In this French recipe, I’ve paired the gorgeous piperade with Bayonne ham-wrapped French sardines, by the brand Connétable in Brittany. They are the oldest sardine cannery still in operation today, founded in 1853. And they are really good. But feel free to replace the sardines with different fish, or meat or eggs.
Other French ingredients I’ve used are smoked Alsace bacon pancetta for the lardons. And gorgeous pink onions from Roscoff in Brittany in northwest France, celebrated for their colour and unique mild flavour.
Note: Piment d’Espelette is a nice-to-have. It can be a bit tricky to source so if you can’t find it, don’t worry about it.
A recipe for Basque Piperade, the best summer tomato recipe
The quantities for this French recipe will serve 4-6 people.
- Olive oil
- 200g smoked bacon lardons (such as Alsace bacon pancetta, rind removed and cut into 1cm lardons)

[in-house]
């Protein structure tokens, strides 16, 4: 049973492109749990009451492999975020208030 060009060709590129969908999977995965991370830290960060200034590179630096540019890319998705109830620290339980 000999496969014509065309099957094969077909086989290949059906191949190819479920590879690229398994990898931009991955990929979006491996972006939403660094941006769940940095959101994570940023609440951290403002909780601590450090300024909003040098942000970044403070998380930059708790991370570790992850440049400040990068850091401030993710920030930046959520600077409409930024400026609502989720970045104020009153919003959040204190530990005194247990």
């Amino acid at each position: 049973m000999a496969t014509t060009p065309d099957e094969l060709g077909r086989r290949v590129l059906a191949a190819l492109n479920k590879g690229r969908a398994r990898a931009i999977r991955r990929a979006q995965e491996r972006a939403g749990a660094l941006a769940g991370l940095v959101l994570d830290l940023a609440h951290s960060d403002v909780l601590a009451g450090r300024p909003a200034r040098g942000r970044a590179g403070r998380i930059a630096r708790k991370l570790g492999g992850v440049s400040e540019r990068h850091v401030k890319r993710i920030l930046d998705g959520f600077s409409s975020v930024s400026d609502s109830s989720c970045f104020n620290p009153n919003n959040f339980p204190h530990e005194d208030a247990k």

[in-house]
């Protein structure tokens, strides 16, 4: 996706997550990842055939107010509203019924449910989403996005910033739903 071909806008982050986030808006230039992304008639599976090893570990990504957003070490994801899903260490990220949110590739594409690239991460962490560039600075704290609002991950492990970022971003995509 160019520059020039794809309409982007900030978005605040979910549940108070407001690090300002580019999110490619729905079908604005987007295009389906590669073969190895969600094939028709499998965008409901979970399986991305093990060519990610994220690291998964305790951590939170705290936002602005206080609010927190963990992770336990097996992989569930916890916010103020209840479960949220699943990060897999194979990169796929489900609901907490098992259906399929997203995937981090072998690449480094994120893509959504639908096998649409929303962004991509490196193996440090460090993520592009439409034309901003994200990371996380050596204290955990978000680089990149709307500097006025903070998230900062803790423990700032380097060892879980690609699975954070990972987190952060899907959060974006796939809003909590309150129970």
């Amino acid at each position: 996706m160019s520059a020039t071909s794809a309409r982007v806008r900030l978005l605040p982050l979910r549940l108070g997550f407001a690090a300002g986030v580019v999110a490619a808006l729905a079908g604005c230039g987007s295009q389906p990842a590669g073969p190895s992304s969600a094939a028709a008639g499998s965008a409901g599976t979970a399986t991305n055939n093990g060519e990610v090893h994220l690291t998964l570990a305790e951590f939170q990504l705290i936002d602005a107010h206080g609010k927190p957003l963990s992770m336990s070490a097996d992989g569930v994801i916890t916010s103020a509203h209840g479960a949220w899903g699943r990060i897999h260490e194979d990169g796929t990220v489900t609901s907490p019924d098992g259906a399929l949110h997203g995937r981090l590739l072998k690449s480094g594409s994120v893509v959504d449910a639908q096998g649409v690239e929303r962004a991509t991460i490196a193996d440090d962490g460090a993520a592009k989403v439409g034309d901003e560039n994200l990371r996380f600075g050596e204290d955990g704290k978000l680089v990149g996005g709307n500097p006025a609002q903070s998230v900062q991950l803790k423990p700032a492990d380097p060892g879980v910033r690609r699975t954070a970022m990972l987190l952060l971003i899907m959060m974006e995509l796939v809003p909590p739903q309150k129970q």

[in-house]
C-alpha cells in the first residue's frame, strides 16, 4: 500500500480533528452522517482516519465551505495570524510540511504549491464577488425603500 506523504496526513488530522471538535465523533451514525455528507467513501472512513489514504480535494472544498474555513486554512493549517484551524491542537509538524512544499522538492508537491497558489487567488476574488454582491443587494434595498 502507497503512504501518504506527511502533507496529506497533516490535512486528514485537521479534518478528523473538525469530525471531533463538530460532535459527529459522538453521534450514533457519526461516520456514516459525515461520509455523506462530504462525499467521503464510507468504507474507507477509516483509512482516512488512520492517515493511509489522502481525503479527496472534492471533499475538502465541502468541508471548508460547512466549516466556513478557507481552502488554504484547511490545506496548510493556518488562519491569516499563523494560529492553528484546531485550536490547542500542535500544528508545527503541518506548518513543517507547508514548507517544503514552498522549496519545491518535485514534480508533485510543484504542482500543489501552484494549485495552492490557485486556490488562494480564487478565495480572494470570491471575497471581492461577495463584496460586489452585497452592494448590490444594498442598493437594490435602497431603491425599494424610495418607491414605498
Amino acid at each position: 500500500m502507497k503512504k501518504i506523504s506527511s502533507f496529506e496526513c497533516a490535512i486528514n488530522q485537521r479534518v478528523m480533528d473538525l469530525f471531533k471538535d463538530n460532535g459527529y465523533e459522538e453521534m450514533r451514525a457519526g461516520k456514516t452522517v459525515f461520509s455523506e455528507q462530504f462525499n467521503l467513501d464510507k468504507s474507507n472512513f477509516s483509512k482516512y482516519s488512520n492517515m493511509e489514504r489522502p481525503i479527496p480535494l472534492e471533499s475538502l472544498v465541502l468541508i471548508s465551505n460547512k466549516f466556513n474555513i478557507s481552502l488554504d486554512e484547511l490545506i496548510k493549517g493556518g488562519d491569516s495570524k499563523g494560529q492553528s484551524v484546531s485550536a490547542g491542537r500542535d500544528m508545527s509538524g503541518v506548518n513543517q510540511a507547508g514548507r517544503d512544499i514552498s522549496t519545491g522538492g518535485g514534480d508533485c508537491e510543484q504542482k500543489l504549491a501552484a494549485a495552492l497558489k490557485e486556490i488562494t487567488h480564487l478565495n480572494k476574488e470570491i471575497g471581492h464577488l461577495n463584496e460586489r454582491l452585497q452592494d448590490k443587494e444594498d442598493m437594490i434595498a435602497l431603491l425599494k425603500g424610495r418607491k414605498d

- 2 cloves garlic, skins removed and smashed flat
- 250g padrón or shishito peppers, de-seeded and torn into half inch-wide strips
- 4 white onions (such as French pink Roscoff onions), finely chopped
- 2 tbsp tomato puree or paste
- 350g jar of roasted red peppers, drained and torn into half inch-wide strips
- 500g vine-ripened tomatoes, pulp and seeds removed, roughly chopped
- Large handful of flat leaf parsley, finely chopped
- 8 sprigs of thyme, leaves stripped from stalks
- 1 bay leaf
- Piment d’Espelette (optional)
- 3 cans of tinned sardines, around 12 sardines in total (such as Connétable from Brittany)
- 6 thin slices of cured ham (such as Bayonne ham)
Method for this delicious tomato recipe
In a large saucepan, heat 2 tbsp of olive oil on a medium heat. Add the lardons and garlic, and cook for about six minutes until lightly browned, stirring throughout.
Add one more tbsp of olive oil. Then add the padrón peppers and onions and cook for about 15 minutes, until softened and lightly browned.
Stir in the tomato paste, cook for another two minutes, then add the roasted red peppers, tomatoes, parsley (keep some aside), thyme leaves, and the bay leaf.